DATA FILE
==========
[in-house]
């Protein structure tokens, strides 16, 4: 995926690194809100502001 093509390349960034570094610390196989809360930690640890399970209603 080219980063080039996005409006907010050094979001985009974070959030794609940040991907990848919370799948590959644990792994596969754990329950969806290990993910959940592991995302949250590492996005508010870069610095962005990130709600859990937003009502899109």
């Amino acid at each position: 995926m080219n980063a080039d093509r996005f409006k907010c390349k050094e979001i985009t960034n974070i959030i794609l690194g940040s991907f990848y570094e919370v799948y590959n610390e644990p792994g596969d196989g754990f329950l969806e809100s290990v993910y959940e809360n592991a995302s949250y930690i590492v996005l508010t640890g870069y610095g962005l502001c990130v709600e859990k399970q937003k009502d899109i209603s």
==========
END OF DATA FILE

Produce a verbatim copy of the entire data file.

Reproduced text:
[in-house]
């Protein structure tokens, strides 16, 4: 995926690194809100502001 093509390349960034570094610390196989809360930690640890399970209603 080219980063080039996005409006907010050094979001985009974070959030794609940040991907990848919370799948590959644990792994596969754990329950969806290990993910959940592991995302949250590492996005508010870069610095962005990130709600859990937003009502899109």
């Amino acid at each position: 995926m080219n980063a080039d093509r996005f409006k907010c390349k050094e979001i985009t960034n974070i959030i794609l690194g940040s991907f990848y570094e919370v799948y590959n610390e644990p792994g596969d196989g754990f329950l969806e809100s290990v993910y959940e809360n592991a995302s949250y930690i590492v996005l508010t640890g870069y610095g962005l502001c990130v709600e859990k399970q937003k009502d899109i209603s």